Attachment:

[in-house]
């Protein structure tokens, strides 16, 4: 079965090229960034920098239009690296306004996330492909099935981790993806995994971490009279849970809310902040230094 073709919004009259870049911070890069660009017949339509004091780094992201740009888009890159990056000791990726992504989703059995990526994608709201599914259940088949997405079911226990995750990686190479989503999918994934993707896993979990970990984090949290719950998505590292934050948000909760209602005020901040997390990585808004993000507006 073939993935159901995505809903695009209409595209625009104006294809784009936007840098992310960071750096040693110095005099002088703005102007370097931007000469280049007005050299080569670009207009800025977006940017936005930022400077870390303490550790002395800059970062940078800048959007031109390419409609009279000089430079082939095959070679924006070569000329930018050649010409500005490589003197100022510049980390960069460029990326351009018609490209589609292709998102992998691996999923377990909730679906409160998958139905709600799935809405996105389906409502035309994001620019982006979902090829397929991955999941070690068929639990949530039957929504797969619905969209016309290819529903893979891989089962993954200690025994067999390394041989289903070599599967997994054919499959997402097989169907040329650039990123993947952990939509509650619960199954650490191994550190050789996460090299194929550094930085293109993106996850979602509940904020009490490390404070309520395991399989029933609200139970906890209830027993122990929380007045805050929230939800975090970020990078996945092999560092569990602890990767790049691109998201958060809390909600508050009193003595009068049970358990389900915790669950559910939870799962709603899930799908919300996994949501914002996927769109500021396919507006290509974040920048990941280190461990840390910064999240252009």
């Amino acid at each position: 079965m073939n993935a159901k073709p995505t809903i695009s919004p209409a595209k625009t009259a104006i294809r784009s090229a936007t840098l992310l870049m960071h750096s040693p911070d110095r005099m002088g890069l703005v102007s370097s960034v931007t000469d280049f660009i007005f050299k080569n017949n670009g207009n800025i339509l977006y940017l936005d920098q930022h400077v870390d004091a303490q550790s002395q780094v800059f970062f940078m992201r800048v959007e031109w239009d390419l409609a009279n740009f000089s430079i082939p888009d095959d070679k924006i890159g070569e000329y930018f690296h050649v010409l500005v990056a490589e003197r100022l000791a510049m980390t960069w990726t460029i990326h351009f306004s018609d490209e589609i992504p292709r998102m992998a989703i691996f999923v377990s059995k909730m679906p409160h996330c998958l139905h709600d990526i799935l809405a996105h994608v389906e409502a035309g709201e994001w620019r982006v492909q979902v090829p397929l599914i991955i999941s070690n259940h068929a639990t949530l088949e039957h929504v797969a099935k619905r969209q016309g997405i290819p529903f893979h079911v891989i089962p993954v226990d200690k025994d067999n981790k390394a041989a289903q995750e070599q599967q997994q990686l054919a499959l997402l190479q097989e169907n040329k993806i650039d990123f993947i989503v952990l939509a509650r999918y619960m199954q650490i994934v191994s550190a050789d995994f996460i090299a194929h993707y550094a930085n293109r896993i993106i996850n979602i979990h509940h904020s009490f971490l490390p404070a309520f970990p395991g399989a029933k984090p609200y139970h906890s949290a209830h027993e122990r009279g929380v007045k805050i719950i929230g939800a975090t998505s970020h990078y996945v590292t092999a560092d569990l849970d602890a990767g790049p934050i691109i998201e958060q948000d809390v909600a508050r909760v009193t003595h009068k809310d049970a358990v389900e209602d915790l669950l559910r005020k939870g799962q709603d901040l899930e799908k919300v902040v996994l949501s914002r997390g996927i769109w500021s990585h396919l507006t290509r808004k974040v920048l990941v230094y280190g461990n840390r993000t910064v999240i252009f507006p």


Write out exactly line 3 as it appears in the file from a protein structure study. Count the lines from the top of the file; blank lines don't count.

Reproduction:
């Amino acid at each position: 079965m073939n993935a159901k073709p995505t809903i695009s919004p209409a595209k625009t009259a104006i294809r784009s090229a936007t840098l992310l870049m960071h750096s040693p911070d110095r005099m002088g890069l703005v102007s370097s960034v931007t000469d280049f660009i007005f050299k080569n017949n670009g207009n800025i339509l977006y940017l936005d920098q930022h400077v870390d004091a303490q550790s002395q780094v800059f970062f940078m992201r800048v959007e031109w239009d390419l409609a009279n740009f000089s430079i082939p888009d095959d070679k924006i890159g070569e000329y930018f690296h050649v010409l500005v990056a490589e003197r100022l000791a510049m980390t960069w990726t460029i990326h351009f306004s018609d490209e589609i992504p292709r998102m992998a989703i691996f999923v377990s059995k909730m679906p409160h996330c998958l139905h709600d990526i799935l809405a996105h994608v389906e409502a035309g709201e994001w620019r982006v492909q979902v090829p397929l599914i991955i999941s070690n259940h068929a639990t949530l088949e039957h929504v797969a099935k619905r969209q016309g997405i290819p529903f893979h079911v891989i089962p993954v226990d200690k025994d067999n981790k390394a041989a289903q995750e070599q599967q997994q990686l054919a499959l997402l190479q097989e169907n040329k993806i650039d990123f993947i989503v952990l939509a509650r999918y619960m199954q650490i994934v191994s550190a050789d995994f996460i090299a194929h993707y550094a930085n293109r896993i993106i996850n979602i979990h509940h904020s009490f971490l490390p404070a309520f970990p395991g399989a029933k984090p609200y139970h906890s949290a209830h027993e122990r009279g929380v007045k805050i719950i929230g939800a975090t998505s970020h990078y996945v590292t092999a560092d569990l849970d602890a990767g790049p934050i691109i998201e958060q948000d809390v909600a508050r909760v009193t003595h009068k809310d049970a358990v389900e209602d915790l669950l559910r005020k939870g799962q709603d901040l899930e799908k919300v902040v996994l949501s914002r997390g996927i769109w500021s990585h396919l507006t290509r808004k974040v920048l990941v230094y280190g461990n840390r993000t910064v999240i252009f507006p």